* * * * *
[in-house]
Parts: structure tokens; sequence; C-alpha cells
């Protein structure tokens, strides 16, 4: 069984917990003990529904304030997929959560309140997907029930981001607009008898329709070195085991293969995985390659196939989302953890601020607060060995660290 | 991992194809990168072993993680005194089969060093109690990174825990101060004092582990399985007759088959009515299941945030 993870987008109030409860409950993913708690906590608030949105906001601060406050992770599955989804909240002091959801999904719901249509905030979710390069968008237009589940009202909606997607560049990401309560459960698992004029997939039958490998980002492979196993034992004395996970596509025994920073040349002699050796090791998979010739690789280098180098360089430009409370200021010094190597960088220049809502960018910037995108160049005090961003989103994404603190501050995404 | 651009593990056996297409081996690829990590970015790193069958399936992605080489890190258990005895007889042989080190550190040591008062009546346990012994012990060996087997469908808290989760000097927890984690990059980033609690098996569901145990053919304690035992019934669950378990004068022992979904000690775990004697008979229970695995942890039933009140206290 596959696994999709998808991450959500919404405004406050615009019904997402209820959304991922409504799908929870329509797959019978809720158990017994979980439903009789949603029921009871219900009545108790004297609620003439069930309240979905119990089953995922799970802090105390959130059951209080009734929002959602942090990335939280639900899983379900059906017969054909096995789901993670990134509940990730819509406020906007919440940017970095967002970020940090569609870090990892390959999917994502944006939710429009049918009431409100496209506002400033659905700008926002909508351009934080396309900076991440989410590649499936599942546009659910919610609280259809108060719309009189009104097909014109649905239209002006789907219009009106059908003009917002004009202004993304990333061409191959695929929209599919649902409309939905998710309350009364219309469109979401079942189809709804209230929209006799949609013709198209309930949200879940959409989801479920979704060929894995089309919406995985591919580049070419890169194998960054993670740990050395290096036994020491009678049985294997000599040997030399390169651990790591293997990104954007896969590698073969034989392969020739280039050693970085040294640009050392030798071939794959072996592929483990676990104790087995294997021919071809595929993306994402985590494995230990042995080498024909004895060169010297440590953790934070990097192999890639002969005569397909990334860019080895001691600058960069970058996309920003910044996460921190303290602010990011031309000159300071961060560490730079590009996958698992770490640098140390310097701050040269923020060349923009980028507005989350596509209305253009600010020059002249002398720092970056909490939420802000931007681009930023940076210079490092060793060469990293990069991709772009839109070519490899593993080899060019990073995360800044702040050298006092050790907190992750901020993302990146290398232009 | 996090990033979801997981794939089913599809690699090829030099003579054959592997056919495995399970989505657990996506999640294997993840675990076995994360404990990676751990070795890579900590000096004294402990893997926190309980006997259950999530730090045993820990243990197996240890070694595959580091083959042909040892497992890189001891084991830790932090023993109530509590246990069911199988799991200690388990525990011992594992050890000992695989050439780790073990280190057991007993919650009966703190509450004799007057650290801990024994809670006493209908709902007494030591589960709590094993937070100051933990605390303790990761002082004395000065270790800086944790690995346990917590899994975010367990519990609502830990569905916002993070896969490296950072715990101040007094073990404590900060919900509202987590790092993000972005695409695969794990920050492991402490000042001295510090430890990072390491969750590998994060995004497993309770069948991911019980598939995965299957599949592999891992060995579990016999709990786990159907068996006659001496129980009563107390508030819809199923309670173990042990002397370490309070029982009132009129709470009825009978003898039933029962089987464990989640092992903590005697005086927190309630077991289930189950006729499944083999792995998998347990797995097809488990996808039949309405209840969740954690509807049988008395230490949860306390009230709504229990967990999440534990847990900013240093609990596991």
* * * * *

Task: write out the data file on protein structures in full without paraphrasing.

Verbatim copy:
[in-house]
Parts: structure tokens; sequence; C-alpha cells
């Protein structure tokens, strides 16, 4: 069984917990003990529904304030997929959560309140997907029930981001607009008898329709070195085991293969995985390659196939989302953890601020607060060995660290 | 991992194809990168072993993680005194089969060093109690990174825990101060004092582990399985007759088959009515299941945030 993870987008109030409860409950993913708690906590608030949105906001601060406050992770599955989804909240002091959801999904719901249509905030979710390069968008237009589940009202909606997607560049990401309560459960698992004029997939039958490998980002492979196993034992004395996970596509025994920073040349002699050796090791998979010739690789280098180098360089430009409370200021010094190597960088220049809502960018910037995108160049005090961003989103994404603190501050995404 | 651009593990056996297409081996690829990590970015790193069958399936992605080489890190258990005895007889042989080190550190040591008062009546346990012994012990060996087997469908808290989760000097927890984690990059980033609690098996569901145990053919304690035992019934669950378990004068022992979904000690775990004697008979229970695995942890039933009140206290 596959696994999709998808991450959500919404405004406050615009019904997402209820959304991922409504799908929870329509797959019978809720158990017994979980439903009789949603029921009871219900009545108790004297609620003439069930309240979905119990089953995922799970802090105390959130059951209080009734929002959602942090990335939280639900899983379900059906017969054909096995789901993670990134509940990730819509406020906007919440940017970095967002970020940090569609870090990892390959999917994502944006939710429009049918009431409100496209506002400033659905700008926002909508351009934080396309900076991440989410590649499936599942546009659910919610609280259809108060719309009189009104097909014109649905239209002006789907219009009106059908003009917002004009202004993304990333061409191959695929929209599919649902409309939905998710309350009364219309469109979401079942189809709804209230929209006799949609013709198209309930949200879940959409989801479920979704060929894995089309919406995985591919580049070419890169194998960054993670740990050395290096036994020491009678049985294997000599040997030399390169651990790591293997990104954007896969590698073969034989392969020739280039050693970085040294640009050392030798071939794959072996592929483990676990104790087995294997021919071809595929993306994402985590494995230990042995080498024909004895060169010297440590953790934070990097192999890639002969005569397909990334860019080895001691600058960069970058996309920003910044996460921190303290602010990011031309000159300071961060560490730079590009996958698992770490640098140390310097701050040269923020060349923009980028507005989350596509209305253009600010020059002249002398720092970056909490939420802000931007681009930023940076210079490092060793060469990293990069991709772009839109070519490899593993080899060019990073995360800044702040050298006092050790907190992750901020993302990146290398232009 | 996090990033979801997981794939089913599809690699090829030099003579054959592997056919495995399970989505657990996506999640294997993840675990076995994360404990990676751990070795890579900590000096004294402990893997926190309980006997259950999530730090045993820990243990197996240890070694595959580091083959042909040892497992890189001891084991830790932090023993109530509590246990069911199988799991200690388990525990011992594992050890000992695989050439780790073990280190057991007993919650009966703190509450004799007057650290801990024994809670006493209908709902007494030591589960709590094993937070100051933990605390303790990761002082004395000065270790800086944790690995346990917590899994975010367990519990609502830990569905916002993070896969490296950072715990101040007094073990404590900060919900509202987590790092993000972005695409695969794990920050492991402490000042001295510090430890990072390491969750590998994060995004497993309770069948991911019980598939995965299957599949592999891992060995579990016999709990786990159907068996006659001496129980009563107390508030819809199923309670173990042990002397370490309070029982009132009129709470009825009978003898039933029962089987464990989640092992903590005697005086927190309630077991289930189950006729499944083999792995998998347990797995097809488990996808039949309405209840969740954690509807049988008395230490949860306390009230709504229990967990999440534990847990900013240093609990596991």